The commentary to Suetonius by Philippo Beroaldo - the second among the four great commentaries of the Bolognese professor, composed after the one dedicated to Propertius, and before those treating Cicero's "Tusculanae" and Apuleius' "Asinus aureus" - can be read also as a "speculum principis" intended for its dedicatee, the eldest son of Bentivoglio's family, his pupil Annibal. the very abundant commentary of the Bolognese professor, besides containing linguistic, grammatical and learned notes, is rich in numerous modernizing digressions, that aims to construct bridges between the economic, social and cultural aspects of Roman history described by the Latin historian and the corresponging events in Bologna during Bentivoglio's regime. By speaking, for istance, of Giovanni Bentivoglio as a new Vespasian, and of his wife Ginevra Sforza as a new Agrippina, these digressions have of course a eulogistic goal, if we read them together with the great "praefatio" to the commentary, they contribute to make this book one of the greatest cultural manifestation of the Bentivoglio's use of propaganda, a practice that became in fact more and more extreme after the foiled conspiracy of the Malvezzi family against the Bentivoglio (1488).

Dalla Roma imperiale alla Bologna principesca: la vocazione attualizzante del commento beroaldiano a Svetonio

A. Severi
Primo
2020

Abstract

The commentary to Suetonius by Philippo Beroaldo - the second among the four great commentaries of the Bolognese professor, composed after the one dedicated to Propertius, and before those treating Cicero's "Tusculanae" and Apuleius' "Asinus aureus" - can be read also as a "speculum principis" intended for its dedicatee, the eldest son of Bentivoglio's family, his pupil Annibal. the very abundant commentary of the Bolognese professor, besides containing linguistic, grammatical and learned notes, is rich in numerous modernizing digressions, that aims to construct bridges between the economic, social and cultural aspects of Roman history described by the Latin historian and the corresponging events in Bologna during Bentivoglio's regime. By speaking, for istance, of Giovanni Bentivoglio as a new Vespasian, and of his wife Ginevra Sforza as a new Agrippina, these digressions have of course a eulogistic goal, if we read them together with the great "praefatio" to the commentary, they contribute to make this book one of the greatest cultural manifestation of the Bentivoglio's use of propaganda, a practice that became in fact more and more extreme after the foiled conspiracy of the Malvezzi family against the Bentivoglio (1488).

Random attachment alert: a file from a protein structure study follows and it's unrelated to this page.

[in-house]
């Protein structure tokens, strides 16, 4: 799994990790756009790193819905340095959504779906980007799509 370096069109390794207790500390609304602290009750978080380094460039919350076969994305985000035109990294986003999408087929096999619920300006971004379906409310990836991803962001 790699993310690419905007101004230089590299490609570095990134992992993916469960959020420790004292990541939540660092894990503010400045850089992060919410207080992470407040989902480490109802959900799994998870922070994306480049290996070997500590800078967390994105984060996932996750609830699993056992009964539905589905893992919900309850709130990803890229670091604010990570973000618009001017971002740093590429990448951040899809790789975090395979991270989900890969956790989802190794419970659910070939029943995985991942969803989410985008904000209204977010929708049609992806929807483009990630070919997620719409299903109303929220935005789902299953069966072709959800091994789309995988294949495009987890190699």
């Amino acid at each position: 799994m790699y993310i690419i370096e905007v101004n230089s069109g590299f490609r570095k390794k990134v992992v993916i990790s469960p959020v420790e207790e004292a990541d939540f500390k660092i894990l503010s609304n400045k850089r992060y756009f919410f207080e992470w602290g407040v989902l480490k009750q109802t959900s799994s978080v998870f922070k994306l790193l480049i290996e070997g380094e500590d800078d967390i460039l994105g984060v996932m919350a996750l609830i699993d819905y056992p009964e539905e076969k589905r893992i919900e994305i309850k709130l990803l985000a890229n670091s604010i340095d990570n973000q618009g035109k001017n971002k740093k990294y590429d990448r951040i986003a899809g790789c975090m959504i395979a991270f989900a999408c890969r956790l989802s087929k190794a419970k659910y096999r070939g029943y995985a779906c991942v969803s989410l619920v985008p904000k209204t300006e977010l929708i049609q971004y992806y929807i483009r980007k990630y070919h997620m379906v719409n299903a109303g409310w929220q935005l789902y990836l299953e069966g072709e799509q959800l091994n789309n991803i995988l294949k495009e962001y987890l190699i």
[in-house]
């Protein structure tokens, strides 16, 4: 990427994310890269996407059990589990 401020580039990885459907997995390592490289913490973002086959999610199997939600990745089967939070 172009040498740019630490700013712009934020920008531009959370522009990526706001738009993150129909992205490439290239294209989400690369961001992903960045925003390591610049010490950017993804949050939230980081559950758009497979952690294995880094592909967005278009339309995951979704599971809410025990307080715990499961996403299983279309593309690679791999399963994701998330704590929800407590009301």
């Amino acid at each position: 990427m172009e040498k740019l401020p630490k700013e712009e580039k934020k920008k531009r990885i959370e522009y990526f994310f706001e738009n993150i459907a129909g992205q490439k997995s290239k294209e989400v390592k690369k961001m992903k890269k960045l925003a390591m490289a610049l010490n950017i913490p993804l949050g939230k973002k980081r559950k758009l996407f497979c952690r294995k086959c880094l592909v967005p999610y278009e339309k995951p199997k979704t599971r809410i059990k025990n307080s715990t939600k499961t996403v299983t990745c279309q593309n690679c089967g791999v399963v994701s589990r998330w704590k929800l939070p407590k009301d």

Attualizzare il passato. Percorsi della cultura moderna europea fra storiografia e saperi degli antichi
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Utilizza questo identificativo per citare o creare un link a questo documento: https://hdl.handle.net/11585/800319
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